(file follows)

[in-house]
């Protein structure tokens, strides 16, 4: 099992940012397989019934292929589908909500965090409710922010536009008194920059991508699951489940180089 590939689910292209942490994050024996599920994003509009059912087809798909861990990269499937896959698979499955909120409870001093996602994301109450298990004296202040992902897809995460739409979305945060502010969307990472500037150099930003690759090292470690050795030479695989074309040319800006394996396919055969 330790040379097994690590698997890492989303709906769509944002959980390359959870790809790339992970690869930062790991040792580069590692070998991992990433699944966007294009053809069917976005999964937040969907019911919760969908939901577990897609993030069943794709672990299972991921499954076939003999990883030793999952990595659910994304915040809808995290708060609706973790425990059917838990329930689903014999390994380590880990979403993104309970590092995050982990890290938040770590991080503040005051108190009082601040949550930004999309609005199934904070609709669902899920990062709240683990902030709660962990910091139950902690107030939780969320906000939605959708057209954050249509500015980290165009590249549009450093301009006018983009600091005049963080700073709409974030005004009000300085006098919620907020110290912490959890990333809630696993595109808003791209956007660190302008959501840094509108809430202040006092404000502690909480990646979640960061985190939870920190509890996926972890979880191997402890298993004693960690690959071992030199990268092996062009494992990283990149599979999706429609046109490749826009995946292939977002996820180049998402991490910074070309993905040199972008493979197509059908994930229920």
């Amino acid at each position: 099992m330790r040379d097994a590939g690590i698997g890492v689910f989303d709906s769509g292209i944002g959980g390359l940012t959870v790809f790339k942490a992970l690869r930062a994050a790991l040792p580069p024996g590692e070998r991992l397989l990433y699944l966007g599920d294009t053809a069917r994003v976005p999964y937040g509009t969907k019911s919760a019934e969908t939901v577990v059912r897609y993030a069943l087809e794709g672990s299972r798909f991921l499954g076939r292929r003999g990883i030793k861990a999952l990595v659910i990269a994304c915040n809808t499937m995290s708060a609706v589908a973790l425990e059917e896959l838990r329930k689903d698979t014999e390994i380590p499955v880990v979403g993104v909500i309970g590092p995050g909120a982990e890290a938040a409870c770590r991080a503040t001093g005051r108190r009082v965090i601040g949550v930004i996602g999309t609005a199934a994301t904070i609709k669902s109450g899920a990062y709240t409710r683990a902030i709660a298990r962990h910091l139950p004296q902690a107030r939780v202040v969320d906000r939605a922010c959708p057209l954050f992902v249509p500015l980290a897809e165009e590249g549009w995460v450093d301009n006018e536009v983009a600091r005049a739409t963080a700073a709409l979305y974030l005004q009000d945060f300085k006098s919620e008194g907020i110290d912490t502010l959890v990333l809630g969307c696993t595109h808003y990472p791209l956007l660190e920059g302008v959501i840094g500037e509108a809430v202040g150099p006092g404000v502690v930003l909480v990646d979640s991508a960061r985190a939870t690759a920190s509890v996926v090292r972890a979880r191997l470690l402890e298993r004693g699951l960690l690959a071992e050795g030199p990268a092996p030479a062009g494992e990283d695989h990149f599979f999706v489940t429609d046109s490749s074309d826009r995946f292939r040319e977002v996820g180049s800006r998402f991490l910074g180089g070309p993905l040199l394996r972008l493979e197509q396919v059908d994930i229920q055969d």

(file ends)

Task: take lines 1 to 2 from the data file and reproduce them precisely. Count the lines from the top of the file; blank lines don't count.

[in-house]
């Protein structure tokens, strides 16, 4: 099992940012397989019934292929589908909500965090409710922010536009008194920059991508699951489940180089 590939689910292209942490994050024996599920994003509009059912087809798909861990990269499937896959698979499955909120409870001093996602994301109450298990004296202040992902897809995460739409979305945060502010969307990472500037150099930003690759090292470690050795030479695989074309040319800006394996396919055969 330790040379097994690590698997890492989303709906769509944002959980390359959870790809790339992970690869930062790991040792580069590692070998991992990433699944966007294009053809069917976005999964937040969907019911919760969908939901577990897609993030069943794709672990299972991921499954076939003999990883030793999952990595659910994304915040809808995290708060609706973790425990059917838990329930689903014999390994380590880990979403993104309970590092995050982990890290938040770590991080503040005051108190009082601040949550930004999309609005199934904070609709669902899920990062709240683990902030709660962990910091139950902690107030939780969320906000939605959708057209954050249509500015980290165009590249549009450093301009006018983009600091005049963080700073709409974030005004009000300085006098919620907020110290912490959890990333809630696993595109808003791209956007660190302008959501840094509108809430202040006092404000502690909480990646979640960061985190939870920190509890996926972890979880191997402890298993004693960690690959071992030199990268092996062009494992990283990149599979999706429609046109490749826009995946292939977002996820180049998402991490910074070309993905040199972008493979197509059908994930229920």